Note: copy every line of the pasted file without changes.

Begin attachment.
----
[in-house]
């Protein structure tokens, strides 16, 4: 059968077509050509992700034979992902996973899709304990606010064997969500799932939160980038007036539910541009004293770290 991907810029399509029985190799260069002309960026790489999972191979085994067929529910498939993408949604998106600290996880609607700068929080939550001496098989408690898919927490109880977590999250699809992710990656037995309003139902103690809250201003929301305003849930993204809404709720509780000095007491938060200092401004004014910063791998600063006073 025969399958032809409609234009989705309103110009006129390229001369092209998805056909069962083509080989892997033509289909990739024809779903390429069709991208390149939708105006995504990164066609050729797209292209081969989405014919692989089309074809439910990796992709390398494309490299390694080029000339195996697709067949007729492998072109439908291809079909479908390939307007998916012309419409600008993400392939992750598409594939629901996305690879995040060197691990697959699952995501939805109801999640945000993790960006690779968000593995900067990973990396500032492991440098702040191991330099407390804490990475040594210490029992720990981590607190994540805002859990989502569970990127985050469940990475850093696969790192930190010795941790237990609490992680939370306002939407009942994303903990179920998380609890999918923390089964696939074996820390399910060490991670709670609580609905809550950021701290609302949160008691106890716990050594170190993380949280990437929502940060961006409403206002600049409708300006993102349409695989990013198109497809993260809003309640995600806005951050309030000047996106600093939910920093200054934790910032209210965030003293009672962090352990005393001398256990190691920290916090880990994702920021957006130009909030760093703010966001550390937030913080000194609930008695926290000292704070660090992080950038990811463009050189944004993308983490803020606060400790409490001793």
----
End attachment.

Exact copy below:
[in-house]
């Protein structure tokens, strides 16, 4: 059968077509050509992700034979992902996973899709304990606010064997969500799932939160980038007036539910541009004293770290 991907810029399509029985190799260069002309960026790489999972191979085994067929529910498939993408949604998106600290996880609607700068929080939550001496098989408690898919927490109880977590999250699809992710990656037995309003139902103690809250201003929301305003849930993204809404709720509780000095007491938060200092401004004014910063791998600063006073 025969399958032809409609234009989705309103110009006129390229001369092209998805056909069962083509080989892997033509289909990739024809779903390429069709991208390149939708105006995504990164066609050729797209292209081969989405014919692989089309074809439910990796992709390398494309490299390694080029000339195996697709067949007729492998072109439908291809079909479908390939307007998916012309419409600008993400392939992750598409594939629901996305690879995040060197691990697959699952995501939805109801999640945000993790960006690779968000593995900067990973990396500032492991440098702040191991330099407390804490990475040594210490029992720990981590607190994540805002859990989502569970990127985050469940990475850093696969790192930190010795941790237990609490992680939370306002939407009942994303903990179920998380609890999918923390089964696939074996820390399910060490991670709670609580609905809550950021701290609302949160008691106890716990050594170190993380949280990437929502940060961006409403206002600049409708300006993102349409695989990013198109497809993260809003309640995600806005951050309030000047996106600093939910920093200054934790910032209210965030003293009672962090352990005393001398256990190691920290916090880990994702920021957006130009909030760093703010966001550390937030913080000194609930008695926290000292704070660090992080950038990811463009050189944004993308983490803020606060400790409490001793």